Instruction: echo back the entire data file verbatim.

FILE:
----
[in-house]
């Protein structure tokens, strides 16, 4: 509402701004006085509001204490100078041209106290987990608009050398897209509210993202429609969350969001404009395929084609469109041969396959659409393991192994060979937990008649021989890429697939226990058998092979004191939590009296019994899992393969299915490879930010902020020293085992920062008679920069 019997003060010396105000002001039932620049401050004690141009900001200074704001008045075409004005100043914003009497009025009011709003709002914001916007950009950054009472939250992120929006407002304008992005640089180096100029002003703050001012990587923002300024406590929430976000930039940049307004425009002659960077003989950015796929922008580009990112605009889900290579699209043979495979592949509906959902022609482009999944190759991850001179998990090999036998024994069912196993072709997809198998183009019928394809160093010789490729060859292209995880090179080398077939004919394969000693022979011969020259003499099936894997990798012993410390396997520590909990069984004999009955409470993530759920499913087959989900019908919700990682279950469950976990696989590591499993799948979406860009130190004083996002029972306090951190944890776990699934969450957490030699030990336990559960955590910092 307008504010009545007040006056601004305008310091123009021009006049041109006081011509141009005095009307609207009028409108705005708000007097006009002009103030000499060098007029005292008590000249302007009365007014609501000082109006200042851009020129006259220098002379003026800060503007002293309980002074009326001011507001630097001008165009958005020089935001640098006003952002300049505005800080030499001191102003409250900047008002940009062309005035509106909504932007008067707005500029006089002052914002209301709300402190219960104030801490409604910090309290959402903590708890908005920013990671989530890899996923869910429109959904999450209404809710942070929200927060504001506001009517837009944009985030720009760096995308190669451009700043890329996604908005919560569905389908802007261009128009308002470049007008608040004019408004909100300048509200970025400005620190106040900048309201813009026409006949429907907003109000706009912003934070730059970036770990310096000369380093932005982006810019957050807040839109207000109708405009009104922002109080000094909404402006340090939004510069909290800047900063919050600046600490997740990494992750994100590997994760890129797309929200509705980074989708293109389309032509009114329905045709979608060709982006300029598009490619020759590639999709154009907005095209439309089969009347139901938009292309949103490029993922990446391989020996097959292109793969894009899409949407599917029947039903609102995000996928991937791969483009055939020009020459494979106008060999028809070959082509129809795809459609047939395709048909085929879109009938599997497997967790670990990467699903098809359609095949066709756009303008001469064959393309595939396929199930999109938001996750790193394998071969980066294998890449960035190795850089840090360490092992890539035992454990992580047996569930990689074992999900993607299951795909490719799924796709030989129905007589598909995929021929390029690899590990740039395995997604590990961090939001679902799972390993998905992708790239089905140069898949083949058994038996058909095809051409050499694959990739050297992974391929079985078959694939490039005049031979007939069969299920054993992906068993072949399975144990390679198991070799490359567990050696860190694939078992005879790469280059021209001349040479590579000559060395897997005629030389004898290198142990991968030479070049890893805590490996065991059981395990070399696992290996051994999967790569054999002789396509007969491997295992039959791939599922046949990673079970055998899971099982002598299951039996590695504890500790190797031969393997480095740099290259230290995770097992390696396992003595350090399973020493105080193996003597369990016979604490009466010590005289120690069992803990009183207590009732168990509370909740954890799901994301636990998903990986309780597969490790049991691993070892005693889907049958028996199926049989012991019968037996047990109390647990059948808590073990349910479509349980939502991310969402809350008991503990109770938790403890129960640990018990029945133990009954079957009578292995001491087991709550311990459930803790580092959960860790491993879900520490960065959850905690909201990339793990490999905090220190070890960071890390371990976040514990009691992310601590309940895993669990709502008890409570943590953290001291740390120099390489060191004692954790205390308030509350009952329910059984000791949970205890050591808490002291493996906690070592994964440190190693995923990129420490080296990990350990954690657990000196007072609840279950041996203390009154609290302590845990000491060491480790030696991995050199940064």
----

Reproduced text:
[in-house]
């Protein structure tokens, strides 16, 4: 509402701004006085509001204490100078041209106290987990608009050398897209509210993202429609969350969001404009395929084609469109041969396959659409393991192994060979937990008649021989890429697939226990058998092979004191939590009296019994899992393969299915490879930010902020020293085992920062008679920069 019997003060010396105000002001039932620049401050004690141009900001200074704001008045075409004005100043914003009497009025009011709003709002914001916007950009950054009472939250992120929006407002304008992005640089180096100029002003703050001012990587923002300024406590929430976000930039940049307004425009002659960077003989950015796929922008580009990112605009889900290579699209043979495979592949509906959902022609482009999944190759991850001179998990090999036998024994069912196993072709997809198998183009019928394809160093010789490729060859292209995880090179080398077939004919394969000693022979011969020259003499099936894997990798012993410390396997520590909990069984004999009955409470993530759920499913087959989900019908919700990682279950469950976990696989590591499993799948979406860009130190004083996002029972306090951190944890776990699934969450957490030699030990336990559960955590910092 307008504010009545007040006056601004305008310091123009021009006049041109006081011509141009005095009307609207009028409108705005708000007097006009002009103030000499060098007029005292008590000249302007009365007014609501000082109006200042851009020129006259220098002379003026800060503007002293309980002074009326001011507001630097001008165009958005020089935001640098006003952002300049505005800080030499001191102003409250900047008002940009062309005035509106909504932007008067707005500029006089002052914002209301709300402190219960104030801490409604910090309290959402903590708890908005920013990671989530890899996923869910429109959904999450209404809710942070929200927060504001506001009517837009944009985030720009760096995308190669451009700043890329996604908005919560569905389908802007261009128009308002470049007008608040004019408004909100300048509200970025400005620190106040900048309201813009026409006949429907907003109000706009912003934070730059970036770990310096000369380093932005982006810019957050807040839109207000109708405009009104922002109080000094909404402006340090939004510069909290800047900063919050600046600490997740990494992750994100590997994760890129797309929200509705980074989708293109389309032509009114329905045709979608060709982006300029598009490619020759590639999709154009907005095209439309089969009347139901938009292309949103490029993922990446391989020996097959292109793969894009899409949407599917029947039903609102995000996928991937791969483009055939020009020459494979106008060999028809070959082509129809795809459609047939395709048909085929879109009938599997497997967790670990990467699903098809359609095949066709756009303008001469064959393309595939396929199930999109938001996750790193394998071969980066294998890449960035190795850089840090360490092992890539035992454990992580047996569930990689074992999900993607299951795909490719799924796709030989129905007589598909995929021929390029690899590990740039395995997604590990961090939001679902799972390993998905992708790239089905140069898949083949058994038996058909095809051409050499694959990739050297992974391929079985078959694939490039005049031979007939069969299920054993992906068993072949399975144990390679198991070799490359567990050696860190694939078992005879790469280059021209001349040479590579000559060395897997005629030389004898290198142990991968030479070049890893805590490996065991059981395990070399696992290996051994999967790569054999002789396509007969491997295992039959791939599922046949990673079970055998899971099982002598299951039996590695504890500790190797031969393997480095740099290259230290995770097992390696396992003595350090399973020493105080193996003597369990016979604490009466010590005289120690069992803990009183207590009732168990509370909740954890799901994301636990998903990986309780597969490790049991691993070892005693889907049958028996199926049989012991019968037996047990109390647990059948808590073990349910479509349980939502991310969402809350008991503990109770938790403890129960640990018990029945133990009954079957009578292995001491087991709550311990459930803790580092959960860790491993879900520490960065959850905690909201990339793990490999905090220190070890960071890390371990976040514990009691992310601590309940895993669990709502008890409570943590953290001291740390120099390489060191004692954790205390308030509350009952329910059984000791949970205890050591808490002291493996906690070592994964440190190693995923990129420490080296990990350990954690657990000196007072609840279950041996203390009154609290302590845990000491060491480790030696991995050199940064």